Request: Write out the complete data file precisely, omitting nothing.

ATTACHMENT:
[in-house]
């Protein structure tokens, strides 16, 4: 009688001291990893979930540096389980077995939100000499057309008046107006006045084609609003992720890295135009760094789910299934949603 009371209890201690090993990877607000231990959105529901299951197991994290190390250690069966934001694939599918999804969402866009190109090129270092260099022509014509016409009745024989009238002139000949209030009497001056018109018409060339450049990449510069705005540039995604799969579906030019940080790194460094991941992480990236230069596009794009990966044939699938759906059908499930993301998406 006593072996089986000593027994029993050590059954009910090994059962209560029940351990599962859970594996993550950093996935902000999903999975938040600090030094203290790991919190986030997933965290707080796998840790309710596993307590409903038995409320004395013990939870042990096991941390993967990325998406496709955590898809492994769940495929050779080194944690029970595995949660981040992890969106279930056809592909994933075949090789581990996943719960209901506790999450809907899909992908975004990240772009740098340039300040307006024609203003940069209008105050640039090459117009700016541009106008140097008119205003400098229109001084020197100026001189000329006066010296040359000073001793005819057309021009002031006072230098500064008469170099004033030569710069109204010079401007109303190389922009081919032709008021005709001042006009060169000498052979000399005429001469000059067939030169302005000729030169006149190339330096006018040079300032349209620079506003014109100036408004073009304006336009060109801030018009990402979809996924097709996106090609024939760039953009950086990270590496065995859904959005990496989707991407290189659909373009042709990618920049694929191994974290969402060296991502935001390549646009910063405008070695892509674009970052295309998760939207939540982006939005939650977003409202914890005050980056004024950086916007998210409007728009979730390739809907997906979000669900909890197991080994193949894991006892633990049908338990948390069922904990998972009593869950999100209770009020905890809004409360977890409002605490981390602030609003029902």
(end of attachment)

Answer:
[in-house]
């Protein structure tokens, strides 16, 4: 009688001291990893979930540096389980077995939100000499057309008046107006006045084609609003992720890295135009760094789910299934949603 009371209890201690090993990877607000231990959105529901299951197991994290190390250690069966934001694939599918999804969402866009190109090129270092260099022509014509016409009745024989009238002139000949209030009497001056018109018409060339450049990449510069705005540039995604799969579906030019940080790194460094991941992480990236230069596009794009990966044939699938759906059908499930993301998406 006593072996089986000593027994029993050590059954009910090994059962209560029940351990599962859970594996993550950093996935902000999903999975938040600090030094203290790991919190986030997933965290707080796998840790309710596993307590409903038995409320004395013990939870042990096991941390993967990325998406496709955590898809492994769940495929050779080194944690029970595995949660981040992890969106279930056809592909994933075949090789581990996943719960209901506790999450809907899909992908975004990240772009740098340039300040307006024609203003940069209008105050640039090459117009700016541009106008140097008119205003400098229109001084020197100026001189000329006066010296040359000073001793005819057309021009002031006072230098500064008469170099004033030569710069109204010079401007109303190389922009081919032709008021005709001042006009060169000498052979000399005429001469000059067939030169302005000729030169006149190339330096006018040079300032349209620079506003014109100036408004073009304006336009060109801030018009990402979809996924097709996106090609024939760039953009950086990270590496065995859904959005990496989707991407290189659909373009042709990618920049694929191994974290969402060296991502935001390549646009910063405008070695892509674009970052295309998760939207939540982006939005939650977003409202914890005050980056004024950086916007998210409007728009979730390739809907997906979000669900909890197991080994193949894991006892633990049908338990948390069922904990998972009593869950999100209770009020905890809004409360977890409002605490981390602030609003029902």